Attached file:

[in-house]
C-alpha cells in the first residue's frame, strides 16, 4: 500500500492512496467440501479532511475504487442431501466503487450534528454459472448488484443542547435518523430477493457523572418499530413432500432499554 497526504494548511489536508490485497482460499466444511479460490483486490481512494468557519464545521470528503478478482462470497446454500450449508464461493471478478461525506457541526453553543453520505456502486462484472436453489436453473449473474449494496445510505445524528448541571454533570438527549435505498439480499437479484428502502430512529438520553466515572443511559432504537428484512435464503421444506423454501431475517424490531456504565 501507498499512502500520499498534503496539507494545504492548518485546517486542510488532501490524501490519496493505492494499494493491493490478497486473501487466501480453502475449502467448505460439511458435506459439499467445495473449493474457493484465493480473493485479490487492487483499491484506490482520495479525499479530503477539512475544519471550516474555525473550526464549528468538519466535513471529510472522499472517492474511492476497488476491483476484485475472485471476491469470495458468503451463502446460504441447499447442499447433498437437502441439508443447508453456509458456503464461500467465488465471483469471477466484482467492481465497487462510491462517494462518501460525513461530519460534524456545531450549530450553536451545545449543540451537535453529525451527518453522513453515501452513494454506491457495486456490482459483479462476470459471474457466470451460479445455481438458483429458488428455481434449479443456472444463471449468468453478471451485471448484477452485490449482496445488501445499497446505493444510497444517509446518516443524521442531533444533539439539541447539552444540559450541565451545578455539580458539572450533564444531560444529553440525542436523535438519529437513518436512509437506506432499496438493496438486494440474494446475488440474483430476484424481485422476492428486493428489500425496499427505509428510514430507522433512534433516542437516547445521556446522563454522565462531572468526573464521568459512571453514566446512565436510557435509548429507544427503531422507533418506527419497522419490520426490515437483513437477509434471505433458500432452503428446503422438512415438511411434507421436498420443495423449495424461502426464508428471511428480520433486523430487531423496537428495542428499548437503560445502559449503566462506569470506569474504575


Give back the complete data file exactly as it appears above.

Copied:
[in-house]
C-alpha cells in the first residue's frame, strides 16, 4: 500500500492512496467440501479532511475504487442431501466503487450534528454459472448488484443542547435518523430477493457523572418499530413432500432499554 497526504494548511489536508490485497482460499466444511479460490483486490481512494468557519464545521470528503478478482462470497446454500450449508464461493471478478461525506457541526453553543453520505456502486462484472436453489436453473449473474449494496445510505445524528448541571454533570438527549435505498439480499437479484428502502430512529438520553466515572443511559432504537428484512435464503421444506423454501431475517424490531456504565 501507498499512502500520499498534503496539507494545504492548518485546517486542510488532501490524501490519496493505492494499494493491493490478497486473501487466501480453502475449502467448505460439511458435506459439499467445495473449493474457493484465493480473493485479490487492487483499491484506490482520495479525499479530503477539512475544519471550516474555525473550526464549528468538519466535513471529510472522499472517492474511492476497488476491483476484485475472485471476491469470495458468503451463502446460504441447499447442499447433498437437502441439508443447508453456509458456503464461500467465488465471483469471477466484482467492481465497487462510491462517494462518501460525513461530519460534524456545531450549530450553536451545545449543540451537535453529525451527518453522513453515501452513494454506491457495486456490482459483479462476470459471474457466470451460479445455481438458483429458488428455481434449479443456472444463471449468468453478471451485471448484477452485490449482496445488501445499497446505493444510497444517509446518516443524521442531533444533539439539541447539552444540559450541565451545578455539580458539572450533564444531560444529553440525542436523535438519529437513518436512509437506506432499496438493496438486494440474494446475488440474483430476484424481485422476492428486493428489500425496499427505509428510514430507522433512534433516542437516547445521556446522563454522565462531572468526573464521568459512571453514566446512565436510557435509548429507544427503531422507533418506527419497522419490520426490515437483513437477509434471505433458500432452503428446503422438512415438511411434507421436498420443495423449495424461502426464508428471511428480520433486523430487531423496537428495542428499548437503560445502559449503566462506569470506569474504575